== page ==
The Mr. Heater Little Buddy is powerful enough to heat a small space. (3,800 BTU/hour) There are two drawbacks, though, both of which this hack solves.

The first issue is that the Little Buddy is tall and top heavy and can easily tip over, even with the plastic ring that attaches to the bottom of the propane bottle. The Little Buddy has a tilt sensor that turns off the heater if it falls over, but there remains a risk the still-hot heater can scorch or burn something.

The second issue is that the Little Buddy uses 1-pound propane bottles, which are compact and convenient but are also a more expensive way to use propane. Refillable bulk tanks are much more economical. But how can you attach a 20-pound propane tank to a Little Buddy and also keep it upright and stable?

There are hoses that can attach Mr. Heater heaters to bulk tanks. It’s the same type used to connect something like a Coleman single burner stove. They come in five and twelve foot lengths. However, there’s a filter that must be used when connecting to a heater. Over time, propane and the pressure it’s under leaches a substance from the hose that can clog the heater’s system. The filter keeps that stuff out of the heater. As a bonus, that filter makes this hack possible. Here’s how.

Make (or repurpose) a wooden box, about 12 inches square and 6 inches tall,  with 1/2-inch thick wood. That 1/2-inch thickness is important. If making a box is too difficult, you could attach 6-inch legs to the corners of a piece of 1/2-inch wood instead.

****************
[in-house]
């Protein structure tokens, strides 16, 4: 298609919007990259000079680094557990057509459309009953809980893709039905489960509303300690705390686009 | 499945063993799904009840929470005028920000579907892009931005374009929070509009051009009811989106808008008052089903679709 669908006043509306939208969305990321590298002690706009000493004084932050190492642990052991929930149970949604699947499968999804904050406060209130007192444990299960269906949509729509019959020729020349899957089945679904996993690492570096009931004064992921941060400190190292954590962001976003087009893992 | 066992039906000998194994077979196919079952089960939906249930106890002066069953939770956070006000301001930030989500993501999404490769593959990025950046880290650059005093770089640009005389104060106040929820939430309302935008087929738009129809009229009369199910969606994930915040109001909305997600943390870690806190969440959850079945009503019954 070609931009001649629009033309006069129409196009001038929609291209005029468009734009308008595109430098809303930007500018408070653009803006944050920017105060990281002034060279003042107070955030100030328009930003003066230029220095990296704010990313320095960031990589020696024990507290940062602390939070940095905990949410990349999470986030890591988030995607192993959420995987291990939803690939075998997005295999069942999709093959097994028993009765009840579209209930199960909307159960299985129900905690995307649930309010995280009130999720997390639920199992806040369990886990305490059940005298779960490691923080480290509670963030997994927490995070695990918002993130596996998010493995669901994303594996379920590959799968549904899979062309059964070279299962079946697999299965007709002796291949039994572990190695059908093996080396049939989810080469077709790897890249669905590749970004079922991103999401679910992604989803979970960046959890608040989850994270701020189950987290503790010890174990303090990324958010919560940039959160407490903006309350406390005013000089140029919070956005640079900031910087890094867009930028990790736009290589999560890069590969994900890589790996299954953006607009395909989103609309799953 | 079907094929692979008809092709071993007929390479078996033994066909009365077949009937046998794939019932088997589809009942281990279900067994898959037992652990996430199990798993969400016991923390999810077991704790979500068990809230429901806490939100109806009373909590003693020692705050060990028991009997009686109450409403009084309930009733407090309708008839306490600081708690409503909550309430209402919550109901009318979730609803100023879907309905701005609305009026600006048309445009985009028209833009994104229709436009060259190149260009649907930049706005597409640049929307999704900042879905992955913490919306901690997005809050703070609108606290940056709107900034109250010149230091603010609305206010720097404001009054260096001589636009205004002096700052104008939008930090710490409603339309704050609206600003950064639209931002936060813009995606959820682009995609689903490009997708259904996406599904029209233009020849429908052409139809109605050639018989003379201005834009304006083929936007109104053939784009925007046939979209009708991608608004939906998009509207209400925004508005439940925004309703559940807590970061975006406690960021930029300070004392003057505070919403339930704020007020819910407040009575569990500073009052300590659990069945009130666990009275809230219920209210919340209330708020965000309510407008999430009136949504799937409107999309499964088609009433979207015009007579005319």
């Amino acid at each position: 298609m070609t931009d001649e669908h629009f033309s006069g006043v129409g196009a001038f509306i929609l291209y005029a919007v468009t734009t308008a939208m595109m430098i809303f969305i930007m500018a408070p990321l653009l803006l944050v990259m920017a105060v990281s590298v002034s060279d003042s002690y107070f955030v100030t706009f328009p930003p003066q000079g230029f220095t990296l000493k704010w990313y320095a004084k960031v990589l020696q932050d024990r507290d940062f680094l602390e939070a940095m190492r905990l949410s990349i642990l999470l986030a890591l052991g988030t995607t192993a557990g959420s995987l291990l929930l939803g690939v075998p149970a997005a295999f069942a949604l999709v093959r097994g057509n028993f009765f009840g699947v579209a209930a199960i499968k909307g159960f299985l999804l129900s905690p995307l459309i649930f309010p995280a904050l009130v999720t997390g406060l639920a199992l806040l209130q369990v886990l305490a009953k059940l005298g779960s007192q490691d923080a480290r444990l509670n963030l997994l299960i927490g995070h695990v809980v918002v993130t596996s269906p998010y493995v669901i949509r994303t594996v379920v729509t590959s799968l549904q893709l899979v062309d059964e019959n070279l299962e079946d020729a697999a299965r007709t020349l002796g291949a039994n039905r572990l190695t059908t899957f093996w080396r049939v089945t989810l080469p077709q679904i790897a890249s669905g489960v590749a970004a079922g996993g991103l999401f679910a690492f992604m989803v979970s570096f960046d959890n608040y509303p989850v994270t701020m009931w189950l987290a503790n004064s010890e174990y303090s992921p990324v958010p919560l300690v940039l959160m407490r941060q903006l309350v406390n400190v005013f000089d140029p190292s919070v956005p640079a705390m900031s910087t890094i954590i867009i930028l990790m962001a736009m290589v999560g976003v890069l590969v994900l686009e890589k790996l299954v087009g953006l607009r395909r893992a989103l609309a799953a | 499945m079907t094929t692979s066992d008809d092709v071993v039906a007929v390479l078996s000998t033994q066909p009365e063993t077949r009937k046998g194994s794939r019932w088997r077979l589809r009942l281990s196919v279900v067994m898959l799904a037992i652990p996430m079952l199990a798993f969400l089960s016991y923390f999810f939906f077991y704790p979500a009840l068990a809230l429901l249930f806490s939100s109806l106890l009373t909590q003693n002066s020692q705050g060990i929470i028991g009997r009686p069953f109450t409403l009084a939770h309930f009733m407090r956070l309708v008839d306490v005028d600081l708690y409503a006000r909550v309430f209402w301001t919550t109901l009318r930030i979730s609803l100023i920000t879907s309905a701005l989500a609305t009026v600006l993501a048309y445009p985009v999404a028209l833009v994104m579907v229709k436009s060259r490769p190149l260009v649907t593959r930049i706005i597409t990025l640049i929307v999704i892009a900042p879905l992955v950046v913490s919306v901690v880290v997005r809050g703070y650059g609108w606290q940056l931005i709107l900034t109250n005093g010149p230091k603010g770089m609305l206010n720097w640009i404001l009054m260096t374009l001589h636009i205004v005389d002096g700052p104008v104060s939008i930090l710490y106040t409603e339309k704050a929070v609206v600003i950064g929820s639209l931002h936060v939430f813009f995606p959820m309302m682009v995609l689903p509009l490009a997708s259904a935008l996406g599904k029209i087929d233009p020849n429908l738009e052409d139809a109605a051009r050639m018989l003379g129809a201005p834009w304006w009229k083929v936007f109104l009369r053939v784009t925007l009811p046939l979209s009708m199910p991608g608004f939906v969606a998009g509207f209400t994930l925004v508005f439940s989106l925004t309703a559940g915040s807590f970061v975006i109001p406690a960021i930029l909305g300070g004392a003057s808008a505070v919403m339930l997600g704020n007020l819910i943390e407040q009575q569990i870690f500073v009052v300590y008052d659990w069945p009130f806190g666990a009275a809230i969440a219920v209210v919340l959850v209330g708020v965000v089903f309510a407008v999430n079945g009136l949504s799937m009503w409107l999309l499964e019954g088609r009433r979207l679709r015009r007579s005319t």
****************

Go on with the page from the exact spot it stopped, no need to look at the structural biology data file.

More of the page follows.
Next, make a hole a little smaller than 2.25 inches in diameter in the top of the box. A hole saw or jigsaw should do the trick. You might want to make the hole slightly to one side so the angled head of the heater will be centered on the box for maximum stability.

Now put the filter into the hole, from the bottom. The widest part of the filter—the flange—should keep the filter from going all the way through the hole. Then screw the heater onto the filter. The filter will act like a big nut, holding the heater in place. Finally connect the hose to the filter.

If you make the box 13 x 12, you can store the heater and hose in it when you  don’t need to use it.

If you prefer to keep using 1-pound bottles but want a more stable base, you can screw the plastic base ring to a larger piece of wood. Or there are rings with feet that swing out to make a wider base.

For an even easier hack that requires no carpentry, see my new video here.